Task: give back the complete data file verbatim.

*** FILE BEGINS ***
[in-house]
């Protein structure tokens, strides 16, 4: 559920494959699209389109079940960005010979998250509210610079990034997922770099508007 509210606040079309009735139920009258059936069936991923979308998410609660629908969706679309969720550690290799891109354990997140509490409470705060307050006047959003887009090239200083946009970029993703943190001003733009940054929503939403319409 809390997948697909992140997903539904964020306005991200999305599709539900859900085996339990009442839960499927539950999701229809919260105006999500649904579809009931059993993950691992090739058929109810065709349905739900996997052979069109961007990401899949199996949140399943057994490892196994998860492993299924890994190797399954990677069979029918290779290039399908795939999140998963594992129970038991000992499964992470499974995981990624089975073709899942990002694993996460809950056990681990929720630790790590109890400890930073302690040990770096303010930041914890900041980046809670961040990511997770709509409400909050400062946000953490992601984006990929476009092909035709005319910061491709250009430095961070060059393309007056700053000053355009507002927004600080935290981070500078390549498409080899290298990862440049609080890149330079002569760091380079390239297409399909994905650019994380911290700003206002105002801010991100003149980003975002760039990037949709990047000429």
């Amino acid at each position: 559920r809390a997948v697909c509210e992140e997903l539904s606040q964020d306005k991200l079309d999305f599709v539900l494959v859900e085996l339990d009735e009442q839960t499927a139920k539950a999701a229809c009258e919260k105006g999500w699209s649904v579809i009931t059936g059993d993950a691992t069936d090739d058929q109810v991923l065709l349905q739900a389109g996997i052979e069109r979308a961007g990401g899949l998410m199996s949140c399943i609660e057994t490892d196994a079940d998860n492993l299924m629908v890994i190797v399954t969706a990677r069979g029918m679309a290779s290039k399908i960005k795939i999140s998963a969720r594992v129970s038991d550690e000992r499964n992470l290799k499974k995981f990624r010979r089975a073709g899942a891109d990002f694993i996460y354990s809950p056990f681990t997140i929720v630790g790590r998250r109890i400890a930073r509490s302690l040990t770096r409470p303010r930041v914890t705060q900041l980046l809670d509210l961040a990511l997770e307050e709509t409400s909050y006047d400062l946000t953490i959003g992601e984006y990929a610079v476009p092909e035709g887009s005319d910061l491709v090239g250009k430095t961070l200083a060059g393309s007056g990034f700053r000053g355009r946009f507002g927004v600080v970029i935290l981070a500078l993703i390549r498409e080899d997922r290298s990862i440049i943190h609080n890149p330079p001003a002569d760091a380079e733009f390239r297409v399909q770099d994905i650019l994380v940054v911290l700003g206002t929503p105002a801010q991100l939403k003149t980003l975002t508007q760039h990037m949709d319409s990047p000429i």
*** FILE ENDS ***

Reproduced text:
[in-house]
């Protein structure tokens, strides 16, 4: 559920494959699209389109079940960005010979998250509210610079990034997922770099508007 509210606040079309009735139920009258059936069936991923979308998410609660629908969706679309969720550690290799891109354990997140509490409470705060307050006047959003887009090239200083946009970029993703943190001003733009940054929503939403319409 809390997948697909992140997903539904964020306005991200999305599709539900859900085996339990009442839960499927539950999701229809919260105006999500649904579809009931059993993950691992090739058929109810065709349905739900996997052979069109961007990401899949199996949140399943057994490892196994998860492993299924890994190797399954990677069979029918290779290039399908795939999140998963594992129970038991000992499964992470499974995981990624089975073709899942990002694993996460809950056990681990929720630790790590109890400890930073302690040990770096303010930041914890900041980046809670961040990511997770709509409400909050400062946000953490992601984006990929476009092909035709005319910061491709250009430095961070060059393309007056700053000053355009507002927004600080935290981070500078390549498409080899290298990862440049609080890149330079002569760091380079390239297409399909994905650019994380911290700003206002105002801010991100003149980003975002760039990037949709990047000429």
């Amino acid at each position: 559920r809390a997948v697909c509210e992140e997903l539904s606040q964020d306005k991200l079309d999305f599709v539900l494959v859900e085996l339990d009735e009442q839960t499927a139920k539950a999701a229809c009258e919260k105006g999500w699209s649904v579809i009931t059936g059993d993950a691992t069936d090739d058929q109810v991923l065709l349905q739900a389109g996997i052979e069109r979308a961007g990401g899949l998410m199996s949140c399943i609660e057994t490892d196994a079940d998860n492993l299924m629908v890994i190797v399954t969706a990677r069979g029918m679309a290779s290039k399908i960005k795939i999140s998963a969720r594992v129970s038991d550690e000992r499964n992470l290799k499974k995981f990624r010979r089975a073709g899942a891109d990002f694993i996460y354990s809950p056990f681990t997140i929720v630790g790590r998250r109890i400890a930073r509490s302690l040990t770096r409470p303010r930041v914890t705060q900041l980046l809670d509210l961040a990511l997770e307050e709509t409400s909050y006047d400062l946000t953490i959003g992601e984006y990929a610079v476009p092909e035709g887009s005319d910061l491709v090239g250009k430095t961070l200083a060059g393309s007056g990034f700053r000053g355009r946009f507002g927004v600080v970029i935290l981070a500078l993703i390549r498409e080899d997922r290298s990862i440049i943190h609080n890149p330079p001003a002569d760091a380079e733009f390239r297409v399909q770099d994905i650019l994380v940054v911290l700003g206002t929503p105002a801010q991100l939403k003149t980003l975002t508007q760039h990037m949709d319409s990047p000429i």